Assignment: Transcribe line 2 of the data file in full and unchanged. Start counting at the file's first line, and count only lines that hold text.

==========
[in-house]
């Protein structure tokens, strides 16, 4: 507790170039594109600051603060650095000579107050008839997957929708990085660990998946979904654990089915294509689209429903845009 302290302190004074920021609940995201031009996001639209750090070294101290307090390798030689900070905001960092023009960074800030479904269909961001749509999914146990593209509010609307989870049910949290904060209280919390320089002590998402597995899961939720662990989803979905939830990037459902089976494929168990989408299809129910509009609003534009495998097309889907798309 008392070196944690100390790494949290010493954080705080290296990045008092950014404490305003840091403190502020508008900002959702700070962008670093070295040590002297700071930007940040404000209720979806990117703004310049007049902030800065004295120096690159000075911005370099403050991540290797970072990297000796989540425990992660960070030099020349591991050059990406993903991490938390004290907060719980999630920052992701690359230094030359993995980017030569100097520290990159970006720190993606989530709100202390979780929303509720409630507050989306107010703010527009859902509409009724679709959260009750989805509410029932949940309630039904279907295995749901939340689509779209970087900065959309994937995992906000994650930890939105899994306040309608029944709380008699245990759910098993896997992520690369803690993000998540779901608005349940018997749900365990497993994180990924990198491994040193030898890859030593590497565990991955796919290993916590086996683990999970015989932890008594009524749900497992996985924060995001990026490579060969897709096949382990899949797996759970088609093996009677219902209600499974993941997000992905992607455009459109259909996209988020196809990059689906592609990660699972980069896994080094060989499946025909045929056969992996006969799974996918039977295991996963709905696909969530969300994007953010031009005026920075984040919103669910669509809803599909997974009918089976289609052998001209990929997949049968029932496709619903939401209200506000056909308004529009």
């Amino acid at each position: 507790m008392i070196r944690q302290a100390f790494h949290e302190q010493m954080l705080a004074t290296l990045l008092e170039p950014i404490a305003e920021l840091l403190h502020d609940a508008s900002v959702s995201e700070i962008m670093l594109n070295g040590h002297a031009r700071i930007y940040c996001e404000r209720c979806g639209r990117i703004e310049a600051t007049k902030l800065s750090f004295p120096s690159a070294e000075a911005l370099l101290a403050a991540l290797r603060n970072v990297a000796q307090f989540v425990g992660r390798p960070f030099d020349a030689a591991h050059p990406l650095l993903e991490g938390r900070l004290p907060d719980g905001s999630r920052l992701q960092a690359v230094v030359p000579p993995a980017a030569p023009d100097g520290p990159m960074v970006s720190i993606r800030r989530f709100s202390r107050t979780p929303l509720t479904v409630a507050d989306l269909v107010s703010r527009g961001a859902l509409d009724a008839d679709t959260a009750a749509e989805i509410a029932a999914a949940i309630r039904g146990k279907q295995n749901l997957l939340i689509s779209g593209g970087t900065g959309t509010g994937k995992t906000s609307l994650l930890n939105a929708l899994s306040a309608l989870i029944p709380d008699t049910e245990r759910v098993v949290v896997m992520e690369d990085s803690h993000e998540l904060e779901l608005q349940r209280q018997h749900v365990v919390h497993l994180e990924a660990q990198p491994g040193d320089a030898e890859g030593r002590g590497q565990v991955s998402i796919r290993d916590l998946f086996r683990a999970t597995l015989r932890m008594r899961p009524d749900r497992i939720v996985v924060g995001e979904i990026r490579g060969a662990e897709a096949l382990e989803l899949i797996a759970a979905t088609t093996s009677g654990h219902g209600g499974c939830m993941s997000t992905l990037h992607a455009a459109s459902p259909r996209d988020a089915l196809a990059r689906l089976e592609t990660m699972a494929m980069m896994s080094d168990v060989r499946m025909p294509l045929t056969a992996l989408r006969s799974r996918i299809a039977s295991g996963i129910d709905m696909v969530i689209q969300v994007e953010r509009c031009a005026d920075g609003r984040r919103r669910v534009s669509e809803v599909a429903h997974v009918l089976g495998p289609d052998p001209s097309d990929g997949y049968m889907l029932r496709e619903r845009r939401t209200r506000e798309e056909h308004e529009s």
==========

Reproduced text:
């Protein structure tokens, strides 16, 4: 507790170039594109600051603060650095000579107050008839997957929708990085660990998946979904654990089915294509689209429903845009 302290302190004074920021609940995201031009996001639209750090070294101290307090390798030689900070905001960092023009960074800030479904269909961001749509999914146990593209509010609307989870049910949290904060209280919390320089002590998402597995899961939720662990989803979905939830990037459902089976494929168990989408299809129910509009609003534009495998097309889907798309 008392070196944690100390790494949290010493954080705080290296990045008092950014404490305003840091403190502020508008900002959702700070962008670093070295040590002297700071930007940040404000209720979806990117703004310049007049902030800065004295120096690159000075911005370099403050991540290797970072990297000796989540425990992660960070030099020349591991050059990406993903991490938390004290907060719980999630920052992701690359230094030359993995980017030569100097520290990159970006720190993606989530709100202390979780929303509720409630507050989306107010703010527009859902509409009724679709959260009750989805509410029932949940309630039904279907295995749901939340689509779209970087900065959309994937995992906000994650930890939105899994306040309608029944709380008699245990759910098993896997992520690369803690993000998540779901608005349940018997749900365990497993994180990924990198491994040193030898890859030593590497565990991955796919290993916590086996683990999970015989932890008594009524749900497992996985924060995001990026490579060969897709096949382990899949797996759970088609093996009677219902209600499974993941997000992905992607455009459109259909996209988020196809990059689906592609990660699972980069896994080094060989499946025909045929056969992996006969799974996918039977295991996963709905696909969530969300994007953010031009005026920075984040919103669910669509809803599909997974009918089976289609052998001209990929997949049968029932496709619903939401209200506000056909308004529009």